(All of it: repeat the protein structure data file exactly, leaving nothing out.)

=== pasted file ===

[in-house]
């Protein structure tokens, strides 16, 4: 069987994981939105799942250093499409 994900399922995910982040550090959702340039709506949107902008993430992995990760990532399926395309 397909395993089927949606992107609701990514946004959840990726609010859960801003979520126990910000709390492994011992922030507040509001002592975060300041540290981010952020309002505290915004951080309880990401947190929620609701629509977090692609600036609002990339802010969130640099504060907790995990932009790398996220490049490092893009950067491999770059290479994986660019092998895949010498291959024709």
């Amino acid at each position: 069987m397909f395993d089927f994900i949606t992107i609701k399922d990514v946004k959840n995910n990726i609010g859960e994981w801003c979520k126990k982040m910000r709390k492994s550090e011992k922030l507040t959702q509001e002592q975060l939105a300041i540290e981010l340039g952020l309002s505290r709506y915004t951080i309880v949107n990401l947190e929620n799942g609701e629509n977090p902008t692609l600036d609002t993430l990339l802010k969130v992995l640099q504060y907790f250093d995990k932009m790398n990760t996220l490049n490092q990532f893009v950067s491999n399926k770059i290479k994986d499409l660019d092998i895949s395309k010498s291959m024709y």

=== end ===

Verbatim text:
[in-house]
């Protein structure tokens, strides 16, 4: 069987994981939105799942250093499409 994900399922995910982040550090959702340039709506949107902008993430992995990760990532399926395309 397909395993089927949606992107609701990514946004959840990726609010859960801003979520126990910000709390492994011992922030507040509001002592975060300041540290981010952020309002505290915004951080309880990401947190929620609701629509977090692609600036609002990339802010969130640099504060907790995990932009790398996220490049490092893009950067491999770059290479994986660019092998895949010498291959024709």
């Amino acid at each position: 069987m397909f395993d089927f994900i949606t992107i609701k399922d990514v946004k959840n995910n990726i609010g859960e994981w801003c979520k126990k982040m910000r709390k492994s550090e011992k922030l507040t959702q509001e002592q975060l939105a300041i540290e981010l340039g952020l309002s505290r709506y915004t951080i309880v949107n990401l947190e929620n799942g609701e629509n977090p902008t692609l600036d609002t993430l990339l802010k969130v992995l640099q504060y907790f250093d995990k932009m790398n990760t996220l490049n490092q990532f893009v950067s491999n399926k770059i290479k994986d499409l660019d092998i895949s395309k010498s291959m024709y």